Our old life has now turned into a memory and the idea of these works are an interpretation of life. The chrome, which lies on top of the oil paint represents us, we as people in society; money, dreams, desire, power and beauty. All these things dissolve with the time. The underpainting, which is the background, represents nature, sunsets and sunrises, destruction, decay, history; it represents both the beautiful and the dark times. It’s so relevant now and it shows how life imitates art.
Who are the artists you are mostly inspired by and why?
I love so many artists and influence by so many great artists like Gian Lorenzo Bernini, Goia, Paul Cézanne, Picaso, August Rudin, Francis Bacon, Anselm Kiefer, Gerhard Richter (I started to paint because of him after I saw for the first time the candles paintings), Rudolf Stingel, Franz Gertch, Louise Bourgeois, Lucio Fontana, Jenny Saville, Andy Warhol, Elizabeth Peyton, Maurizio Cattelan, Lisa Yuskavage, El Greco. These artists taught me so much about technique, colors, compositions, imagination, narrative, power and beauty.
What do you think about the art scene in Tel Aviv, what would you suggest to young artists based there?
I appreciate the Israeli art scene. It’s where I am from, where I grew up and started my journey, even though so much has changed since, especially in the art world we know today. I believe that there are in Israel excellent artists who are fighting hard in a market that is small and problematic, to attend a state of living off of their art. Artists in Israel create high art that stands on its own in the big world. Israel is a political country and of course the politics, the army and the Israeli-Arab conflict are impaled deeply in the art scene. It is hard to escape from these aspects of life there and from the geographical place Israel is in. There are excellent museums in Israel, such as the Israel Museum in Jerusalem and the Tel Aviv Museum. In the last two decades there is a lot of interest in Israeli art and the Israeli artists who show in important places in the USA and Europe. I don’t believe that there is an equation for art as it is very subjective. The world on one hand becomes smaller and therefore there are many ways to expose art via social media and the internet. I will never tell an artist to leave his country. I believe that through hard work, focus and diligent approach, one can get far from any place one chooses to be in.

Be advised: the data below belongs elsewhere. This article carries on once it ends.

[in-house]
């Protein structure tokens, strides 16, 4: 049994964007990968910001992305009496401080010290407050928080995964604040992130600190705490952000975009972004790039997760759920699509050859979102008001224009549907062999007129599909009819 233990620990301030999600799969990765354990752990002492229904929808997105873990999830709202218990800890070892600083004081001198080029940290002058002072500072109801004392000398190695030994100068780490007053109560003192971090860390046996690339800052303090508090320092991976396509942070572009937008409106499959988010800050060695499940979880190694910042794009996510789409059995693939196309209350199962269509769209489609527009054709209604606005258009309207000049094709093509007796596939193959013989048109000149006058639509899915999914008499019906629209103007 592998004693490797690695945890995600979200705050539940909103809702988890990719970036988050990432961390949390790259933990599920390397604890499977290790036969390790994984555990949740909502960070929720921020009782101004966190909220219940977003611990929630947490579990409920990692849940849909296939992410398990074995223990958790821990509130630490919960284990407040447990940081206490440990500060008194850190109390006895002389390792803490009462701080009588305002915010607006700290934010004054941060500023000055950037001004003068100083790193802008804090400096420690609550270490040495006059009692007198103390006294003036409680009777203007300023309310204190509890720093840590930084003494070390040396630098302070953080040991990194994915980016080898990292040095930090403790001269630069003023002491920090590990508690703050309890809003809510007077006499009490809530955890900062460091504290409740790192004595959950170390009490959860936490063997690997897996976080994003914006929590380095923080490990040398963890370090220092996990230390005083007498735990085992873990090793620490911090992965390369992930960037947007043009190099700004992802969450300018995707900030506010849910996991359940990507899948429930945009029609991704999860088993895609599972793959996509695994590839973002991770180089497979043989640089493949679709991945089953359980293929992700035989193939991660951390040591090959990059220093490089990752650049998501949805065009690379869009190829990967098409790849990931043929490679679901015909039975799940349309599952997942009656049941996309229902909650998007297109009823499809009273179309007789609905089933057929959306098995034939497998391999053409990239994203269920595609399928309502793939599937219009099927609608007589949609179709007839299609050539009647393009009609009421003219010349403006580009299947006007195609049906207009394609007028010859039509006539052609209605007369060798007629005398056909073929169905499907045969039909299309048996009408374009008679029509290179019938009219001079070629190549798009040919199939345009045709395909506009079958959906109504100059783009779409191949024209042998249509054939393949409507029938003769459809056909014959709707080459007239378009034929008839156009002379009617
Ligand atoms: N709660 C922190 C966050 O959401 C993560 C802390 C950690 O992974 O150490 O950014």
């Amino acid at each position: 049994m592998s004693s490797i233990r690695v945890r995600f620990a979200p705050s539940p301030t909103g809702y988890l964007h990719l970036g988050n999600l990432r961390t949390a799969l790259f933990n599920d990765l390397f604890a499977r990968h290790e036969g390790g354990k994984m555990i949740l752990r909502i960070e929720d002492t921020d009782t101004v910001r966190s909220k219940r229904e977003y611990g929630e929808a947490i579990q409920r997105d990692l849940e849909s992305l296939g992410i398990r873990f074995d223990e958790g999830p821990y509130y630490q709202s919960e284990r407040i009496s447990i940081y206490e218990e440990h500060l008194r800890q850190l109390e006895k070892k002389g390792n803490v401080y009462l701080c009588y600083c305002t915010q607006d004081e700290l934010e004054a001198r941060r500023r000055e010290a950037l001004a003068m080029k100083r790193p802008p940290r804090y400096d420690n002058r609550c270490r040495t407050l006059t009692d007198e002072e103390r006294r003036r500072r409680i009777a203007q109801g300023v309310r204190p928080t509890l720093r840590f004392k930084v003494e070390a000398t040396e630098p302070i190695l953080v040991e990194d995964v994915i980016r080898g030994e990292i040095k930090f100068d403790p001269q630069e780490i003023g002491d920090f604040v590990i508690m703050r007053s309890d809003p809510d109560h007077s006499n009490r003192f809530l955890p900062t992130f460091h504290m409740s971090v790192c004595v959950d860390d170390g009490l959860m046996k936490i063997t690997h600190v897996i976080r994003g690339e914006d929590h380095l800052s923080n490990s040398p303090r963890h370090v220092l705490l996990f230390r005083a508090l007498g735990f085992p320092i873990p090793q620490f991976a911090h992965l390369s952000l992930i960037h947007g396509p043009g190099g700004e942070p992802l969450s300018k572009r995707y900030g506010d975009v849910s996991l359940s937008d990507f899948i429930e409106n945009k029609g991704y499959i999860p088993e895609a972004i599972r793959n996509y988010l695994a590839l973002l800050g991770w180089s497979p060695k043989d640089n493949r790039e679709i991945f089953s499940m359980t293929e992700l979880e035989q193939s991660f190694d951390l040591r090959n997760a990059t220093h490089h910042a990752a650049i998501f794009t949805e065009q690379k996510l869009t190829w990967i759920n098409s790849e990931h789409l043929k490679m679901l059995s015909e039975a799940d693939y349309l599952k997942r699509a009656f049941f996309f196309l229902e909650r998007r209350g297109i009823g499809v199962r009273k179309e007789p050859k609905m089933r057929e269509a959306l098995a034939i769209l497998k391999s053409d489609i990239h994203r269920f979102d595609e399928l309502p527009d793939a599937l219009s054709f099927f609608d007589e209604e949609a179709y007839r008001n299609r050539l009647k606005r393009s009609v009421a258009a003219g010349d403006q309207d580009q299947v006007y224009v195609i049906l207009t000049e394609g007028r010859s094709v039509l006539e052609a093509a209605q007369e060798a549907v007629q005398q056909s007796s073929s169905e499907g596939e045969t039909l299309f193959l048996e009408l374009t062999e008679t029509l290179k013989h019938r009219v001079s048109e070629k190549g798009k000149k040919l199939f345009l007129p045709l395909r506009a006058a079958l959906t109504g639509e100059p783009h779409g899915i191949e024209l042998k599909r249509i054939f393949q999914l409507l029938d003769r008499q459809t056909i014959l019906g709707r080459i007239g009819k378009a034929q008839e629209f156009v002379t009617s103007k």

The bottom line is that art is beyond time or a specific place. It is universal and eternal.
What are working these days?
During these surreal days I have spent a lot of time in the studio, which I feel so lucky to work in again after spending four months in Connecticut, away from my studio and NYC. I’m working on a large commission for the new building of MIT in Boston, which will consist of three large chrome paintings. In addition, I’m working on a very large sculpture of a frozen fountain for an exhibition that I will have in Tokyo next year. It’s a very complicated sculpture to produce and I’m working on it with several people. We started working on the sculpture back in January, but I was unable to finish it for some time due to the Corona pandemic in the world. The name of the sculpture is “ I Will Always Wait For You Even If You Never Come Back “.